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Follow SC Guidelines on Internet Suspensions in the Future: Jharkhand HC Tells State Gov

The September 11th verdict was delivered in SFLC.in’s Public Interest Litigation challenging three Internet suspensions in the state in 2022

While disposing of a petition challenging past Internet shutdowns in Jharkhand, the Jharkhand High Court directed the state government to follow the Supreme Court’s guidelines in Anuradha Bhasin v Union of India and Foundation for Media Professionals v Union Territory of Jammu and Kashmir, should it decide to suspend Internet services in the future.

The September 11th verdict was delivered in SFLC.in’s Public Interest Litigation challenging three Internet suspensions in the state in 2022. Among other things, the advocacy group requested the state government to publish the suspension orders on its website.

In 2020’s Anuradha Bhasin judgment, the Supreme Court held that indefinite Internet suspensions are illegal and that suspension orders should satisfy proportionality and necessity tests. Suspension orders must also be made public and can be subject to judicial review. Foundation for Media Professionals challenged the 4G suspension in Jammu and Kashmir. While highlighting Jammu and Kashmir’s “compelling” concerns of “cross border terrorism”, the Court held that the suspension order in question did not provide reasons for the blanket shutdown across all of the union territory’s districts.

The February 2022 shutdown came after communal clashes erupted when a teenager attending a Hindu ceremony died. Subsequent shutdowns in June 2022 came after BJP MP Nupur Sharma’s controversial remarks on Islam. During the hearings, the Jharkhand government argued that the shutdowns were issued to prevent disturbances to public order.

“We are of the opinion that the suspension of internet services for the said periods by the State Government cannot be found fault with,” observed Chief Justice Sanjaya Kumar Mishra and Justice Ananda Sen. “However, the respondents should have notified the orders suspending the internet services in their web site at [an] appropriate time as per the directions given by the Hon’ble Supreme Court in the case of Anuradha Bhasin versus Union of India.”

The Jharkhand government will have to upload all previous Internet suspension orders on the state government’s website within 48 hours, the Jharkhand High Court added on September 11th.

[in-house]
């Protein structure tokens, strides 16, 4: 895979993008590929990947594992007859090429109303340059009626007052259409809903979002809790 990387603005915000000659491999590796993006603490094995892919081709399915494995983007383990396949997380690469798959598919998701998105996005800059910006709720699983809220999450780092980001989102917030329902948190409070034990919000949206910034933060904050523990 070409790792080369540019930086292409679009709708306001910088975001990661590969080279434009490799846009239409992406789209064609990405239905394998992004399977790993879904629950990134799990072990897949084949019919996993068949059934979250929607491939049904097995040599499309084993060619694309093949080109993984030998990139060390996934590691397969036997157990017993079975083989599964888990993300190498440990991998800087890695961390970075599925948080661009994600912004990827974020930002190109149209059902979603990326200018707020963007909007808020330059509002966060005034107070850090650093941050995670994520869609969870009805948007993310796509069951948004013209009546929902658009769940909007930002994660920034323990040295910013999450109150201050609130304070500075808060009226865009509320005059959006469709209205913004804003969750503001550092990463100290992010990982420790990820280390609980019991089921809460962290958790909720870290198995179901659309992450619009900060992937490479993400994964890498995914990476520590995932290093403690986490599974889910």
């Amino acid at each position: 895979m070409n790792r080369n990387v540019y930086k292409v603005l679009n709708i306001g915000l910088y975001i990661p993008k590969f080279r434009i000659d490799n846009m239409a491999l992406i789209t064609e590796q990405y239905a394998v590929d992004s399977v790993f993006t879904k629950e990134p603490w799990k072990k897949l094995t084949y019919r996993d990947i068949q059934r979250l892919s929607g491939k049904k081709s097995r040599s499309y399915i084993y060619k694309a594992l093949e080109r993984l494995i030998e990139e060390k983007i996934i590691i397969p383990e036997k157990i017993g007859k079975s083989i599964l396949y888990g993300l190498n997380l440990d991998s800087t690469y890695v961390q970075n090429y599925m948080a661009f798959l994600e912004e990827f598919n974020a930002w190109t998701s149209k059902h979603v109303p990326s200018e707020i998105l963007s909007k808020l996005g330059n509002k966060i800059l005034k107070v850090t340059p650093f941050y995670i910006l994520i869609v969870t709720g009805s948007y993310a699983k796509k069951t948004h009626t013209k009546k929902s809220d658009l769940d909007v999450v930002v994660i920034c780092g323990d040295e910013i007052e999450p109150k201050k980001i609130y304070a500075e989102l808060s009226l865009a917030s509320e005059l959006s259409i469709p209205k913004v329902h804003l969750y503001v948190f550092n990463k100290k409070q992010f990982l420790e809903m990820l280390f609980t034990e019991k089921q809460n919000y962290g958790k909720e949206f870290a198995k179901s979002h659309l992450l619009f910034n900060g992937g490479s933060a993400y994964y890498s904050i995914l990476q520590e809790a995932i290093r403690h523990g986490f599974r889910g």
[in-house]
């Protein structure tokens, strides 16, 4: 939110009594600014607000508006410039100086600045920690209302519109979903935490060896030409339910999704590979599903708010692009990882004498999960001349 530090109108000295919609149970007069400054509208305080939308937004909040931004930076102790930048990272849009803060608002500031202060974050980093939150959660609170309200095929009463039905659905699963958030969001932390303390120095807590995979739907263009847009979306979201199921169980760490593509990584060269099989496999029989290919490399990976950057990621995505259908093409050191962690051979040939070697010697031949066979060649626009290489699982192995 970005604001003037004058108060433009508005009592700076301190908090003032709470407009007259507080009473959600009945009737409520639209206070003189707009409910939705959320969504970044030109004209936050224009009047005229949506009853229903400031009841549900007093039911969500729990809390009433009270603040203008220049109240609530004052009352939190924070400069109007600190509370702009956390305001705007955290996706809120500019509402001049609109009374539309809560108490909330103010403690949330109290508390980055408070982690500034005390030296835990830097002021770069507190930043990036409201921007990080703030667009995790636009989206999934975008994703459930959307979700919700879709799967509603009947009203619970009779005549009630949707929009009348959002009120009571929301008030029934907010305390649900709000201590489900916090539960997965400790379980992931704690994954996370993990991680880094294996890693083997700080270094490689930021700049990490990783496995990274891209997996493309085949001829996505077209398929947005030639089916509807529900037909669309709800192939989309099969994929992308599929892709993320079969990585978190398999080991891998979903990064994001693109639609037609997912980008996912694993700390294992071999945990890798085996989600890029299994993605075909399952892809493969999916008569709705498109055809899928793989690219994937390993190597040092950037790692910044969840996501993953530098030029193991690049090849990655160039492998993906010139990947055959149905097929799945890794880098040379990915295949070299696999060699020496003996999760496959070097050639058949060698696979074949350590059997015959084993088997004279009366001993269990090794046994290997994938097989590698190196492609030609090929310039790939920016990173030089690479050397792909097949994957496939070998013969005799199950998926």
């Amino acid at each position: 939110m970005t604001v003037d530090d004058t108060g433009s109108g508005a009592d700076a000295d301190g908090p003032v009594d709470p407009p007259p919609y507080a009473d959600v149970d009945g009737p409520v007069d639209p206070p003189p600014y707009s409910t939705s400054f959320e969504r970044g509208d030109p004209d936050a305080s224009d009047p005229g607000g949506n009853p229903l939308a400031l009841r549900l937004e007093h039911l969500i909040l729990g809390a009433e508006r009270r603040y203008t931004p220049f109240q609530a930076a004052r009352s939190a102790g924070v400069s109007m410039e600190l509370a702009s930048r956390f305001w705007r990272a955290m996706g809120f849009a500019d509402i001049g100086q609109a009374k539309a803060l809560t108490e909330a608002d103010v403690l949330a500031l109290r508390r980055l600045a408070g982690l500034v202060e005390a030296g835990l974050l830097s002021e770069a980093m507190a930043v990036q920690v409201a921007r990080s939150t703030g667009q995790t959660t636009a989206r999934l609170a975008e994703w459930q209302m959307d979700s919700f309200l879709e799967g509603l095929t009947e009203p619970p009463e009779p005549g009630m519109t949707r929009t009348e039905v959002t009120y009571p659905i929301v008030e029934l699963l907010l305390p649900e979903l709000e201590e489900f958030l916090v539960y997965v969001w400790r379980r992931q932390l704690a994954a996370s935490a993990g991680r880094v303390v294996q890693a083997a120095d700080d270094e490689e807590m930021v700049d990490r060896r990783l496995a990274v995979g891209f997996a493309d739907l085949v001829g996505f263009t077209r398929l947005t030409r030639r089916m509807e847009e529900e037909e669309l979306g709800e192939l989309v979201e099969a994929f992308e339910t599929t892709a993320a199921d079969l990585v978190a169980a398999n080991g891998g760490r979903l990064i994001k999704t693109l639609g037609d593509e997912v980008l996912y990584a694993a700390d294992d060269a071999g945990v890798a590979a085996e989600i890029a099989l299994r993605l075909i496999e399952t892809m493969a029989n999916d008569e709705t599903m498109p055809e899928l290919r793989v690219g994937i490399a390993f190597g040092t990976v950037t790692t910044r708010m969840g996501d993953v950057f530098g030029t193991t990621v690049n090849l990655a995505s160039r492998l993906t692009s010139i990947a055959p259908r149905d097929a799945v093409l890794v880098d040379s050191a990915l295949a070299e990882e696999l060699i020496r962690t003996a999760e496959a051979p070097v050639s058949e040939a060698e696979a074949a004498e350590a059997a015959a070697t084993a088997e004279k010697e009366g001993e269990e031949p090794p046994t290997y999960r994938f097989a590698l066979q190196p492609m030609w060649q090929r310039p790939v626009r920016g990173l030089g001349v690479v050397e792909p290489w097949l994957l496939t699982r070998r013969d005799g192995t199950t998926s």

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What SFLC asked for in its petition: The advocacy group requested the Court to direct the Jharkhand government to publish Internet suspension orders issued on 7th February 2022, 10th June 2022, and 11th June 2022 on the “websites” and to produce them in court too. It also sought that these orders be quashed. SFLC also requested the entire proceedings of the Review Committee, including any orders passed by it, concerning the three Internet suspension orders.

Under the Temporary Suspension of Telecom Services (Public Emergency or Public Safety) Rules, 2017, the Review Committee is supposed to meet within five working days of the suspension order being issued due to public emergencies or public safety. It should record its findings on the legality of the orders. The Centre and individual state governments appoint their own respective Review Committees.

Finally, it also requested the Court to direct the state government to “strictly comply” with the Supreme Court’s guidelines on Internet suspensions, laid down in 2020’s Anuradha Bhasin ruling.

How did the Jharkhand government respond? On February 6th, 2022, Jharkhand’s Home Secretary was made aware of “incidents” taking place in the state that could lead to a “breach of public order”. This “necessitated” Internet suspensions in five districts—Hazaribagh, Giridih, Chatra, Koderma, and Ramgarh—and services were snapped the same day from 11 pm onwards, until “further orders”. The suspension lasted for “a short period”—with the order revoked on February 8th. The main objective here was to prevent the spread of rumours and fake information online, which could disturb law and order.

The Internet was subsequently suspended for a “few hours” two other times. The state government argued that these decisions were taken “because of the exigency of the situation only to prevent loss of life and property, which could have taken place because of breach of public order and law and order in certain Districts”.

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I'm interested in stories that explore how countries use the law to govern technology—and what this tells us about how they perceive tech and its impacts on society. To chat, for feedback, or to leave a tip: aarathi@medianama.com

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